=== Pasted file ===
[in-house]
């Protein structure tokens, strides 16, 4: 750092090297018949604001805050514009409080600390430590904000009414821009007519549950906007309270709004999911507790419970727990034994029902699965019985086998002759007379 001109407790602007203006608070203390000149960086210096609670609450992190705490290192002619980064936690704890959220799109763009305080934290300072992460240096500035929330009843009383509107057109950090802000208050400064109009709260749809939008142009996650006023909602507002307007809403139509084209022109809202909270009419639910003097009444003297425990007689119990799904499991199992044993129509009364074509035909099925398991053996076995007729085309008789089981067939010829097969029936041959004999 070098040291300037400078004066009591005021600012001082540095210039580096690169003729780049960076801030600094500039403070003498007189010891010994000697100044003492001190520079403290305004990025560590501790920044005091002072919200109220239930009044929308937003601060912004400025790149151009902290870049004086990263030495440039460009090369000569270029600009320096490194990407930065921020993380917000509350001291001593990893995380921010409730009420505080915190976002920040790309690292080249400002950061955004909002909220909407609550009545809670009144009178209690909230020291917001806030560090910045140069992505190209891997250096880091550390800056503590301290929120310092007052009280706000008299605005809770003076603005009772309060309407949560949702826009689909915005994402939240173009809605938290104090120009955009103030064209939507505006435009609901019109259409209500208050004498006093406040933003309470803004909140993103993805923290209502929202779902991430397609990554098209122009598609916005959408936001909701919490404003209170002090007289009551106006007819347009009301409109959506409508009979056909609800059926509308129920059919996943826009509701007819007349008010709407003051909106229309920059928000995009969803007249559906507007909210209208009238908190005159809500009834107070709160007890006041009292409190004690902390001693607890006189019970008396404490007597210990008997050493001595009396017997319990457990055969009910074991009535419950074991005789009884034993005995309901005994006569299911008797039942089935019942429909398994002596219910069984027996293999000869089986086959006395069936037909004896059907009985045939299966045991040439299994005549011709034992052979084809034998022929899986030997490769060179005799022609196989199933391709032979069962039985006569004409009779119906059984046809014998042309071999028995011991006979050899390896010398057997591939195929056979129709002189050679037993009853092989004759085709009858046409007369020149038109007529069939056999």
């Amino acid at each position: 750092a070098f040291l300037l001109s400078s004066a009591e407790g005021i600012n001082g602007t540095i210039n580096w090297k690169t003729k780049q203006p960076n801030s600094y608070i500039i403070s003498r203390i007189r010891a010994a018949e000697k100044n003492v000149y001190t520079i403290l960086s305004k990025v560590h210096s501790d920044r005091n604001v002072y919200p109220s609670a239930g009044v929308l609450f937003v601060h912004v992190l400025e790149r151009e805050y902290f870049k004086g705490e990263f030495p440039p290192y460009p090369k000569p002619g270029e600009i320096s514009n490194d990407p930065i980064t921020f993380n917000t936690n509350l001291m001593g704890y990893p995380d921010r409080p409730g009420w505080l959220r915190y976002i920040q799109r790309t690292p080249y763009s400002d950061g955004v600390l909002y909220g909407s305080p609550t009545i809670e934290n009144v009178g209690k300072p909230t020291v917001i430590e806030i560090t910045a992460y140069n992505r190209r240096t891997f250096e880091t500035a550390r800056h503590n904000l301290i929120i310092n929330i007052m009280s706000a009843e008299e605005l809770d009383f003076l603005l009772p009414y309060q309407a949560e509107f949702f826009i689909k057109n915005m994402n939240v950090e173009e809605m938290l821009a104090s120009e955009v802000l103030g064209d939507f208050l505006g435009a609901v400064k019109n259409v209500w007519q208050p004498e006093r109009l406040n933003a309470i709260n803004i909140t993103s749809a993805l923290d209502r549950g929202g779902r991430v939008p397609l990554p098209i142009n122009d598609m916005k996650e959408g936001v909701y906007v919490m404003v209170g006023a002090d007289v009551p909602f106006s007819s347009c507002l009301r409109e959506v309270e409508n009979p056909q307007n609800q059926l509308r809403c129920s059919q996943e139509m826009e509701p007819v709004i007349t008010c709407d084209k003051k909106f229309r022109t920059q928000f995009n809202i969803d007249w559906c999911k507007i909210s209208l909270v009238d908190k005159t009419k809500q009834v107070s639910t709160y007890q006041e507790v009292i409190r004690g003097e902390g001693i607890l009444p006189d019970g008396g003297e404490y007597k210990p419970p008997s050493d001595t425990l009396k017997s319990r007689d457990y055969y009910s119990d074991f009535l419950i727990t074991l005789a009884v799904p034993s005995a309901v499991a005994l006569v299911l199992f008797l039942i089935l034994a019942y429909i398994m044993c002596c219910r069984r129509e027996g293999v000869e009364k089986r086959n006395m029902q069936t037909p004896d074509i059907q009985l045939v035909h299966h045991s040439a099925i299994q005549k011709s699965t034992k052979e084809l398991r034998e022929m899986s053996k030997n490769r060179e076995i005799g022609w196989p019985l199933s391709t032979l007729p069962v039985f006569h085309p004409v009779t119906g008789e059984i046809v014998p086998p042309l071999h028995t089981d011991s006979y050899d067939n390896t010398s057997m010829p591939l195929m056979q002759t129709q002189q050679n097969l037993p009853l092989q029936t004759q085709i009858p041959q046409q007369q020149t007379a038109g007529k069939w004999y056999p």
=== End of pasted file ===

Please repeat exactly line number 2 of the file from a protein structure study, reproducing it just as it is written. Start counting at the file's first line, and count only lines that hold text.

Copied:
């Protein structure tokens, strides 16, 4: 750092090297018949604001805050514009409080600390430590904000009414821009007519549950906007309270709004999911507790419970727990034994029902699965019985086998002759007379 001109407790602007203006608070203390000149960086210096609670609450992190705490290192002619980064936690704890959220799109763009305080934290300072992460240096500035929330009843009383509107057109950090802000208050400064109009709260749809939008142009996650006023909602507002307007809403139509084209022109809202909270009419639910003097009444003297425990007689119990799904499991199992044993129509009364074509035909099925398991053996076995007729085309008789089981067939010829097969029936041959004999 070098040291300037400078004066009591005021600012001082540095210039580096690169003729780049960076801030600094500039403070003498007189010891010994000697100044003492001190520079403290305004990025560590501790920044005091002072919200109220239930009044929308937003601060912004400025790149151009902290870049004086990263030495440039460009090369000569270029600009320096490194990407930065921020993380917000509350001291001593990893995380921010409730009420505080915190976002920040790309690292080249400002950061955004909002909220909407609550009545809670009144009178209690909230020291917001806030560090910045140069992505190209891997250096880091550390800056503590301290929120310092007052009280706000008299605005809770003076603005009772309060309407949560949702826009689909915005994402939240173009809605938290104090120009955009103030064209939507505006435009609901019109259409209500208050004498006093406040933003309470803004909140993103993805923290209502929202779902991430397609990554098209122009598609916005959408936001909701919490404003209170002090007289009551106006007819347009009301409109959506409508009979056909609800059926509308129920059919996943826009509701007819007349008010709407003051909106229309920059928000995009969803007249559906507007909210209208009238908190005159809500009834107070709160007890006041009292409190004690902390001693607890006189019970008396404490007597210990008997050493001595009396017997319990457990055969009910074991009535419950074991005789009884034993005995309901005994006569299911008797039942089935019942429909398994002596219910069984027996293999000869089986086959006395069936037909004896059907009985045939299966045991040439299994005549011709034992052979084809034998022929899986030997490769060179005799022609196989199933391709032979069962039985006569004409009779119906059984046809014998042309071999028995011991006979050899390896010398057997591939195929056979129709002189050679037993009853092989004759085709009858046409007369020149038109007529069939056999």